Financial Goal Daimler Speeds Up Change

Daimler, the maker of Mercedes-Benz, wants to produce more cars more efficiently and raise sales each year by 10 percent.
Mercedes needs to hit the gas.

Sometimes, a company needs a new motto to get the message across to its employees.

This is why Dieter Zetsche, Daimler’s chief executive, updated his "Fit for Leadership" program. It is now called “Next stage”.

A new strategy has already helped Daimler to save €2 million ($2.3 million) in costs.

But it hasn’t made the Stuttgart-based car maker, which sold 2.5 million cars in 2014, the market leader yet. Audi and BMW are still well ahead of Daimler, in terms of sales and profit.

This is why Daimler wants to do more. It wants to increase revenue growth from its current level of 8.1 percent to 10 percent. The company did not specify a timetable for this target.

Daimler is likely to make sure employees are on board.

One area it is likely to focus on is the Mercedes brand. Its new models are selling well and in 2014, the brand grew faster than its rivals. But in an internal analysis, Mercedes found that the two Bavarian based firms Audi and BMW have a more efficient production line.

They have better materials and a higher level of vertical manufacturing. Mercedes still builds its own gear boxes, BMW buys it elsewhere. The car maker, which is headquartered in Munich, is faster at reacting to market trends and able to switch production from diesel to petrol easily, in case sales fall in Europe and it has to ship its cars to China. This kind of flexibility will become more important in the future when electric hybrid and fuel-celled engines will become part of the portfolio.

“We’re losing on the range of production and but are winning on volume,” said Michael Brecht, head of the Daimler supervisory board, which represents workers and oversees management. From this summer, factories such as the one in Rastatt, a baroque city in south western Germany, will increase the number of cars they are producing from 50 000 to at least 350 000.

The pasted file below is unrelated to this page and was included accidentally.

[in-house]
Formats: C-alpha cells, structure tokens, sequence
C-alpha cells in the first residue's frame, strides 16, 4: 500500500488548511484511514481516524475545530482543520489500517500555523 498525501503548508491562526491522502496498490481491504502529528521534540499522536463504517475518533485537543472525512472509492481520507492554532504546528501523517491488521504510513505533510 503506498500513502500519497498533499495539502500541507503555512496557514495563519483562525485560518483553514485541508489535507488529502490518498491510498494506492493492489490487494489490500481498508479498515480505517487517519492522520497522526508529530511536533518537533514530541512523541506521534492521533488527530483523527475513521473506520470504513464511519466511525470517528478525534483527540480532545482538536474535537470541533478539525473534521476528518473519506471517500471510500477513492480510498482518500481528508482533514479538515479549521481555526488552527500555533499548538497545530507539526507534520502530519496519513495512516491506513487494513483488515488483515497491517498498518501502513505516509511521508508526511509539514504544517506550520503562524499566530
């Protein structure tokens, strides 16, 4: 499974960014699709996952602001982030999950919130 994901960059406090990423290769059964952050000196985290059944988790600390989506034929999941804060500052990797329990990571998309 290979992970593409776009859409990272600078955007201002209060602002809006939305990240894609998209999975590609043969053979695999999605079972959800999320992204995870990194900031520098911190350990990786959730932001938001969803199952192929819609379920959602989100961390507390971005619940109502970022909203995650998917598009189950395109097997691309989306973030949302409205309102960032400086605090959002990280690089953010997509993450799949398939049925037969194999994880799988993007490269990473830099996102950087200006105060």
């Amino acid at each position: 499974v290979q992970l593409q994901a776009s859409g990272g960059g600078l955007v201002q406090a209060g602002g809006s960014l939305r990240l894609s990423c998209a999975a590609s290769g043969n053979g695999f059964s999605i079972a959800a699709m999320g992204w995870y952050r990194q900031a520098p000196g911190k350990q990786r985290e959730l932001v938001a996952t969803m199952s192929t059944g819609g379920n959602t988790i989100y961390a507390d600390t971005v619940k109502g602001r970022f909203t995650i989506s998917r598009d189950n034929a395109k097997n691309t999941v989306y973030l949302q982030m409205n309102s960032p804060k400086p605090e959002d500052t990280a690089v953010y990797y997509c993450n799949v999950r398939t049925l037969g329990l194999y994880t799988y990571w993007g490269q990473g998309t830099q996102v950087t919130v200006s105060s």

In Bremen, where Daimler produces mostly its C-class cars, the company plans to produce 400 000 cars instead of 60 000, as they do now.

On the one hand, the employees know that Mercedes’ factories in Germany are the backbone to its growth plans. On the other hand, Mercedes is building its newest models in Eastern Europe and overseas

The planned changes will affect employees.

Parts of its manufacturing logistics will be outsourced. In total, the factories are supposed to increase their efficiency by three percent annually.

Mercedes largest factory, the production site in Sindelfingen with 22, 000 employees, is seen as a model for how all of the company’s factories should operate.

Daimler wants to save millions of euros in Sindelfingen, but it also wants to invest up to €1.5 billion until 2020.

On top of all that, Mr. Zetsche has promised that the factory start making a new model which will be derived from the Mercedes E or S-class.

Mr. Brecht and Mercedes’ employees are carefully exploring the options available to them.

On the one hand, the employees know that Mercedes’ factories in Germany are the backbone to its growth plans. The weak euro, which is likely to stay at this comparatively low rate in the near future, is making Germany more attractive.

On the other hand, Mercedes is building its newest models in Eastern Europe and overseas. After it increased production in Tuscaloosa, Alabama, and built a new factory in Kecskemét, Hungary, the company now wants to start production in Mexico from 2018 onwards.

Like BMW and Audi, who are already producing in Mexico, Daimler can start shipping its cars to Europe toll-free.


Markus Fasse currently specializes in aviation and automobile industry news. He has been an editor at Handelsblatt since 2000, and a correspondent in Munich since 2005. To contact the author: [email protected]